Put your wrench on the plug and turn counter clockwise (make sure your drain pan is close) remove plug and let drain into pan. After all the old oil is drained, put the plug back in and tighten (clockwise) make sure this plug is TIGHT.

Then find your oil filter they are in several different places depending on your vehicle and engine, they are located on either one side of the engine or in the front of the engine (belt area). Most filters are now small so get a small or adjustable filter wrench put it on filter (as close to top as possible) it also turns off counter clockwise after it is loose you can take wrench off and spin it off by hand. Have your drain pan under filter area to catch remaining oil. Make sure the old filter rubber seal comes off with filter if not make sure you reach up and pull it off then wipe filter housing clean this makes for a good seal for the new filter. Then fill new filter with some new oil and put some oil around the rubber seal on new filter and spin it clockwise onto filter housing. Make sure it's TIGHT.

Raise your car again and take out jack stands and let car back down.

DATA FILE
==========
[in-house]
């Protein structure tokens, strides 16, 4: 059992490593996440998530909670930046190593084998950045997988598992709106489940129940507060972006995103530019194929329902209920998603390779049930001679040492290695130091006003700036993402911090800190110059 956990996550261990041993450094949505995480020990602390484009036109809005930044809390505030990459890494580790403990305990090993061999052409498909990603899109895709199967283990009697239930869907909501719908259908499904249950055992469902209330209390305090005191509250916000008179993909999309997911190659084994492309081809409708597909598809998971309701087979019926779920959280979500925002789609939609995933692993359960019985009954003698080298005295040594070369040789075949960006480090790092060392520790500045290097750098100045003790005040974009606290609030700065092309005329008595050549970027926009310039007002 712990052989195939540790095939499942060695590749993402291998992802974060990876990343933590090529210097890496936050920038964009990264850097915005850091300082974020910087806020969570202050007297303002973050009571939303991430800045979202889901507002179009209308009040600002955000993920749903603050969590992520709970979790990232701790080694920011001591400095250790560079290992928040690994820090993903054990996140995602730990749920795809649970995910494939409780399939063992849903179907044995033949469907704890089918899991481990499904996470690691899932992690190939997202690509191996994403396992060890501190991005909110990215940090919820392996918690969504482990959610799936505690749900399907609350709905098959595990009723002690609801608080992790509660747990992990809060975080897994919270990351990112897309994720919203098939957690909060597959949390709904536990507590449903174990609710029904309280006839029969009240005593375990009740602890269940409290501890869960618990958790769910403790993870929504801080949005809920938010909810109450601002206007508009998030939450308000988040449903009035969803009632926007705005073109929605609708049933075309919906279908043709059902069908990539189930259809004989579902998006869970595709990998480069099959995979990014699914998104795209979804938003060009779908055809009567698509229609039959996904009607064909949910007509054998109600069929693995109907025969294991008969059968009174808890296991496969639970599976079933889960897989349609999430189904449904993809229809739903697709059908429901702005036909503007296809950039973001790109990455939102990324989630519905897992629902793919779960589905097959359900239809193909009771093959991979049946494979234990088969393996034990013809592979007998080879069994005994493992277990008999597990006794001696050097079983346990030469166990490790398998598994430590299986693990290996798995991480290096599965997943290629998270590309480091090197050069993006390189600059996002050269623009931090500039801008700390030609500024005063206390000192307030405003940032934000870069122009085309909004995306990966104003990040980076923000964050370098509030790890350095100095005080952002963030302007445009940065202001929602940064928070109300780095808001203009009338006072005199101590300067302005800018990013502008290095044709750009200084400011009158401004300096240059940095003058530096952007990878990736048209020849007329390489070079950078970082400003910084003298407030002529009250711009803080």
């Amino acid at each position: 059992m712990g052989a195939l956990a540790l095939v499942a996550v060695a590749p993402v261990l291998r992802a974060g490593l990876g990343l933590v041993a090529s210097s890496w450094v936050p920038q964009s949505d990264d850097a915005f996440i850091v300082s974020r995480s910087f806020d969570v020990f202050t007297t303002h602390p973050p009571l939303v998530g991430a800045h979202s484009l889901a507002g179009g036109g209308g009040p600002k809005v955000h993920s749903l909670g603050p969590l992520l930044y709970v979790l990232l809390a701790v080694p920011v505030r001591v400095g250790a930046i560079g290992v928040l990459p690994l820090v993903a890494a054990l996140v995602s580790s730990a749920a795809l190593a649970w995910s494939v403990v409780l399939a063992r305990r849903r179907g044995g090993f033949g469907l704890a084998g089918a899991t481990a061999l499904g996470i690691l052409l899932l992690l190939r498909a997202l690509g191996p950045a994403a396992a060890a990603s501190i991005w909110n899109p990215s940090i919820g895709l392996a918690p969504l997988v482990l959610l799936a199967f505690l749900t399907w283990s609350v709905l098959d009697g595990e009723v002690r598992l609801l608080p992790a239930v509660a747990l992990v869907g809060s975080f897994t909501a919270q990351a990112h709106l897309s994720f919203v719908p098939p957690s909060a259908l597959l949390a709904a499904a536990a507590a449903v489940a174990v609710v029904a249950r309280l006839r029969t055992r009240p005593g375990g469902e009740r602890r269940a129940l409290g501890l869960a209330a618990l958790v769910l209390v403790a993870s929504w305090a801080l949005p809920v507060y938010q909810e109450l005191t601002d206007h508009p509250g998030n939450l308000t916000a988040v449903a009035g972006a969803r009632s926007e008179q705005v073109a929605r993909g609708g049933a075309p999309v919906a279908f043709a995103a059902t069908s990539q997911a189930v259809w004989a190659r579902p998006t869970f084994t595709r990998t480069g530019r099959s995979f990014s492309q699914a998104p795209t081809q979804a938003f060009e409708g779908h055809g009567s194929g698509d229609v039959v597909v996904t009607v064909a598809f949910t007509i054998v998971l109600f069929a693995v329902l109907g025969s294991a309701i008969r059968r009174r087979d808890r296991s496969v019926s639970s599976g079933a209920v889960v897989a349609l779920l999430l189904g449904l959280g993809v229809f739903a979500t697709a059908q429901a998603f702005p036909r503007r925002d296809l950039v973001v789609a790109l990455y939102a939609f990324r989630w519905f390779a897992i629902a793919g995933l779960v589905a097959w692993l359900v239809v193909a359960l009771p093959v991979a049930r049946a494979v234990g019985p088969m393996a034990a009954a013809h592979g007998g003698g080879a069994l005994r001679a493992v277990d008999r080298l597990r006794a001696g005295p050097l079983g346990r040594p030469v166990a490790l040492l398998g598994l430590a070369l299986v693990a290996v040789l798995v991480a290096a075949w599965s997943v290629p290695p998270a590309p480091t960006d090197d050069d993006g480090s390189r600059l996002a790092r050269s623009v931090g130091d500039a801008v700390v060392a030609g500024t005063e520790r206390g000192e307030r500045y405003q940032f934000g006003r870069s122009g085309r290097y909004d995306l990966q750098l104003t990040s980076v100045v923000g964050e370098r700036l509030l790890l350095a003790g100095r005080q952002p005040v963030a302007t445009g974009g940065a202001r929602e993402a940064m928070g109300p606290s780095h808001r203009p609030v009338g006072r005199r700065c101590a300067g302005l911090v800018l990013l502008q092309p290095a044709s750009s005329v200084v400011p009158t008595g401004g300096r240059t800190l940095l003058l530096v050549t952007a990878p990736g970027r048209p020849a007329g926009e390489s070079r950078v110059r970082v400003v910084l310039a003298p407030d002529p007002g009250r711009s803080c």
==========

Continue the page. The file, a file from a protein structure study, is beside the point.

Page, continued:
Raise hood and find oil fill, most will be in the valve cover of the engine or a tube with a cap that says "OIL" on it,remove the cap and add remaing oil to engine (should be around 4 & 1/2 quarts, you put aprox. 1/2 quart in filter). After all oil is put into the engine replace the oil cap and start engine, let it run for a couple of minutes while looking under vehicle to make sure you got everything tight and have no leaks. If your satisfied nothings leaking shut off engine and locate oil dipstick, pull it out then wipe it off clean and stick back into dipstick tube all the way in, then pull back out and make sure it's close to the full mark.

If your oil checks o.k. you are almost done. Make sure you keep a log or put a sticker on windshield when next change is due. Then get an old empty milk jug or something like it and use a funnel and put your old oil in it, seal it tight and take it back to where you bought your oil and they will dispose of it for you.

This sounds like a lot of work but total time if you have never done it before should be less than a half hour. After you do it a few times it will take 10-15 minuets, and you will feel good knowing you actually done this yourself and that you saved money doing it.